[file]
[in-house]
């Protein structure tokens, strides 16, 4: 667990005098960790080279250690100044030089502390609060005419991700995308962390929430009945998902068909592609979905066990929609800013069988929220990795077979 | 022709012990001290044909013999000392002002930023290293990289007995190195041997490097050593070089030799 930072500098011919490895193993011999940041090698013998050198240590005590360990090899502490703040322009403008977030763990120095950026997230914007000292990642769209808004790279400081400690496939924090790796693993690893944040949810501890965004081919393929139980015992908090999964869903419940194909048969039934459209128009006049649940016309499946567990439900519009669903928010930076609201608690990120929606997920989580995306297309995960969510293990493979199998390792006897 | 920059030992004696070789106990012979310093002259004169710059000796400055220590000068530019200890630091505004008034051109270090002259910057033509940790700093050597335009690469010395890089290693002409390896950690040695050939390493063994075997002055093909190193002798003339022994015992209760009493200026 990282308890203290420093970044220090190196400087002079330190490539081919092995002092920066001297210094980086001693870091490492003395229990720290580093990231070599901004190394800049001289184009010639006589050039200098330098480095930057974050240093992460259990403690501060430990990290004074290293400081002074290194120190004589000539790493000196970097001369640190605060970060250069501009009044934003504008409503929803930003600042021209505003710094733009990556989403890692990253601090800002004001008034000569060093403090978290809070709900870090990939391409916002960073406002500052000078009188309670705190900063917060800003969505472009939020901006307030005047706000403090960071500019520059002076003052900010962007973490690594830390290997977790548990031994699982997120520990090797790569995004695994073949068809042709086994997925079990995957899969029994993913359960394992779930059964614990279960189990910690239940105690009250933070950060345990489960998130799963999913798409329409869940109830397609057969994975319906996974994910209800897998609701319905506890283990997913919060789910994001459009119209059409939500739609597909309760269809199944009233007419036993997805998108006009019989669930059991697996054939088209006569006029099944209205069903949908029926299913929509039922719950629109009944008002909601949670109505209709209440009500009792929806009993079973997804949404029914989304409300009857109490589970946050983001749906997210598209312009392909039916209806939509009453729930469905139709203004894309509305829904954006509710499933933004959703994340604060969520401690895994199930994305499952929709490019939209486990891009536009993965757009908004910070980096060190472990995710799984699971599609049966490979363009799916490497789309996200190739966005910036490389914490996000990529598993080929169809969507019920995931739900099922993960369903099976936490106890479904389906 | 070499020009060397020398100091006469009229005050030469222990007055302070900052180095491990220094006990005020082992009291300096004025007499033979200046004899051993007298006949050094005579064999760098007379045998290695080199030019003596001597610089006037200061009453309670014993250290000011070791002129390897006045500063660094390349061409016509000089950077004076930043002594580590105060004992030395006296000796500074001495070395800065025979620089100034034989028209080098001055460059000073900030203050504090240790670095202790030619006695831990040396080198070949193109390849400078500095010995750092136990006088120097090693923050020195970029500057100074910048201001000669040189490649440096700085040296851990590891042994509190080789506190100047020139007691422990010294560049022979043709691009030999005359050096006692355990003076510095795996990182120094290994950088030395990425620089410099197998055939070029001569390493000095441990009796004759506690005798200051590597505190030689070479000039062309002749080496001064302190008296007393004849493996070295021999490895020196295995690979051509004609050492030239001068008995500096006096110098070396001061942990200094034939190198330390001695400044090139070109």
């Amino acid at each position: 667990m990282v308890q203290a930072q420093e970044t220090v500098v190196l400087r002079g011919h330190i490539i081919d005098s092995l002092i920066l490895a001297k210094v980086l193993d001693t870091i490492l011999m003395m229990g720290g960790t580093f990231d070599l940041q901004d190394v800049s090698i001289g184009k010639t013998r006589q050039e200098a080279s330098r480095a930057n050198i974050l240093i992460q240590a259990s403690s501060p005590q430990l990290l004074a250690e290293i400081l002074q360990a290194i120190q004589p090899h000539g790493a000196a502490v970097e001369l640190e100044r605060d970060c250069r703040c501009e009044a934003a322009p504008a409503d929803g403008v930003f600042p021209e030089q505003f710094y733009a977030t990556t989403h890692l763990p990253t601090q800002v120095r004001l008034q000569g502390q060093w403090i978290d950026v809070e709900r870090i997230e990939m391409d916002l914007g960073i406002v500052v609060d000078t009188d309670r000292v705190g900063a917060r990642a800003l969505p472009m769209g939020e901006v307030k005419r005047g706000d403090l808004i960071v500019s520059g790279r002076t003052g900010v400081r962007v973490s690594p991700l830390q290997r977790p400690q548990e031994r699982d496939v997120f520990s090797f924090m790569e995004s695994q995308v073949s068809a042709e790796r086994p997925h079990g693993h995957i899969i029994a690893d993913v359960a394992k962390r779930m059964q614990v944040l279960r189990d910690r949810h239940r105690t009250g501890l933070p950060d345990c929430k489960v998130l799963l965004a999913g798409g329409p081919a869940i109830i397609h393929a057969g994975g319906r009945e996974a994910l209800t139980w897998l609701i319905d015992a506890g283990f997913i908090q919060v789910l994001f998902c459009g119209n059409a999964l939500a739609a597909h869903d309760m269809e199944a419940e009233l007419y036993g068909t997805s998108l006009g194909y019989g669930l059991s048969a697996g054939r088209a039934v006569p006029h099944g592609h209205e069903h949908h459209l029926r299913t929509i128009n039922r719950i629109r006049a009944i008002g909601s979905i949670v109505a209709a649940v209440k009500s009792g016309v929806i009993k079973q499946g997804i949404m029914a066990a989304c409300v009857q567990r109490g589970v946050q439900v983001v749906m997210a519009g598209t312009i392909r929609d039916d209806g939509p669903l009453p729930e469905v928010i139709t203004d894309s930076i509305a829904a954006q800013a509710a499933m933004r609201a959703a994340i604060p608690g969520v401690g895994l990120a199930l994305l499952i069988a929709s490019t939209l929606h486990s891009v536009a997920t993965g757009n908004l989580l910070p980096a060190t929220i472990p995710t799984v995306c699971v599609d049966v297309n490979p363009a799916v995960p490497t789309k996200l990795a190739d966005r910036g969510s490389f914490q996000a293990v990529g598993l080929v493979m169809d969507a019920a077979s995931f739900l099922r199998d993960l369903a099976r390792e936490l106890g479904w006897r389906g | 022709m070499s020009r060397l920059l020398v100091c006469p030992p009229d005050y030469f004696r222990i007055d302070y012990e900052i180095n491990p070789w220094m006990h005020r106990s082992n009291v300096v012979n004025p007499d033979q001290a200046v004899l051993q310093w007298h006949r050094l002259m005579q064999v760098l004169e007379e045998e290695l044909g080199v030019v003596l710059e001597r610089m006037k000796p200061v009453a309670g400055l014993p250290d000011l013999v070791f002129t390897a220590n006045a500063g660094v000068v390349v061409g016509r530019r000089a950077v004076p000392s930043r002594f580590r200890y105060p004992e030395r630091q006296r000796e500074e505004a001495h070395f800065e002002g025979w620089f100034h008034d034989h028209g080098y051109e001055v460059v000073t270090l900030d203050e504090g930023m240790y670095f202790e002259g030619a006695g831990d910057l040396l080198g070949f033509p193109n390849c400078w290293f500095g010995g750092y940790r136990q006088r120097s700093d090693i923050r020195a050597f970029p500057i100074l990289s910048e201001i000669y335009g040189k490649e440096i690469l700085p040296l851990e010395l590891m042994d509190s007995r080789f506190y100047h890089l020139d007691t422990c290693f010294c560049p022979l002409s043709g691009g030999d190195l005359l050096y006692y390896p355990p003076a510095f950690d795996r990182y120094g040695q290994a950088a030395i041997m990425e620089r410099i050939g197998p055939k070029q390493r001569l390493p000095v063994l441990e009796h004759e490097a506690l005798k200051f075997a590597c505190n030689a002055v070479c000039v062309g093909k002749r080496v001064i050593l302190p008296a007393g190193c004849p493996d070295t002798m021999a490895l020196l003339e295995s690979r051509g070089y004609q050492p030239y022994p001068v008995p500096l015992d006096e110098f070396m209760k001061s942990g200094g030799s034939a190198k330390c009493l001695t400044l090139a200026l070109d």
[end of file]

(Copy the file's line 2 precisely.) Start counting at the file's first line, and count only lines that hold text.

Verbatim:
């Protein structure tokens, strides 16, 4: 667990005098960790080279250690100044030089502390609060005419991700995308962390929430009945998902068909592609979905066990929609800013069988929220990795077979 | 022709012990001290044909013999000392002002930023290293990289007995190195041997490097050593070089030799 930072500098011919490895193993011999940041090698013998050198240590005590360990090899502490703040322009403008977030763990120095950026997230914007000292990642769209808004790279400081400690496939924090790796693993690893944040949810501890965004081919393929139980015992908090999964869903419940194909048969039934459209128009006049649940016309499946567990439900519009669903928010930076609201608690990120929606997920989580995306297309995960969510293990493979199998390792006897 | 920059030992004696070789106990012979310093002259004169710059000796400055220590000068530019200890630091505004008034051109270090002259910057033509940790700093050597335009690469010395890089290693002409390896950690040695050939390493063994075997002055093909190193002798003339022994015992209760009493200026 990282308890203290420093970044220090190196400087002079330190490539081919092995002092920066001297210094980086001693870091490492003395229990720290580093990231070599901004190394800049001289184009010639006589050039200098330098480095930057974050240093992460259990403690501060430990990290004074290293400081002074290194120190004589000539790493000196970097001369640190605060970060250069501009009044934003504008409503929803930003600042021209505003710094733009990556989403890692990253601090800002004001008034000569060093403090978290809070709900870090990939391409916002960073406002500052000078009188309670705190900063917060800003969505472009939020901006307030005047706000403090960071500019520059002076003052900010962007973490690594830390290997977790548990031994699982997120520990090797790569995004695994073949068809042709086994997925079990995957899969029994993913359960394992779930059964614990279960189990910690239940105690009250933070950060345990489960998130799963999913798409329409869940109830397609057969994975319906996974994910209800897998609701319905506890283990997913919060789910994001459009119209059409939500739609597909309760269809199944009233007419036993997805998108006009019989669930059991697996054939088209006569006029099944209205069903949908029926299913929509039922719950629109009944008002909601949670109505209709209440009500009792929806009993079973997804949404029914989304409300009857109490589970946050983001749906997210598209312009392909039916209806939509009453729930469905139709203004894309509305829904954006509710499933933004959703994340604060969520401690895994199930994305499952929709490019939209486990891009536009993965757009908004910070980096060190472990995710799984699971599609049966490979363009799916490497789309996200190739966005910036490389914490996000990529598993080929169809969507019920995931739900099922993960369903099976936490106890479904389906 | 070499020009060397020398100091006469009229005050030469222990007055302070900052180095491990220094006990005020082992009291300096004025007499033979200046004899051993007298006949050094005579064999760098007379045998290695080199030019003596001597610089006037200061009453309670014993250290000011070791002129390897006045500063660094390349061409016509000089950077004076930043002594580590105060004992030395006296000796500074001495070395800065025979620089100034034989028209080098001055460059000073900030203050504090240790670095202790030619006695831990040396080198070949193109390849400078500095010995750092136990006088120097090693923050020195970029500057100074910048201001000669040189490649440096700085040296851990590891042994509190080789506190100047020139007691422990010294560049022979043709691009030999005359050096006692355990003076510095795996990182120094290994950088030395990425620089410099197998055939070029001569390493000095441990009796004759506690005798200051590597505190030689070479000039062309002749080496001064302190008296007393004849493996070295021999490895020196295995690979051509004609050492030239001068008995500096006096110098070396001061942990200094034939190198330390001695400044090139070109």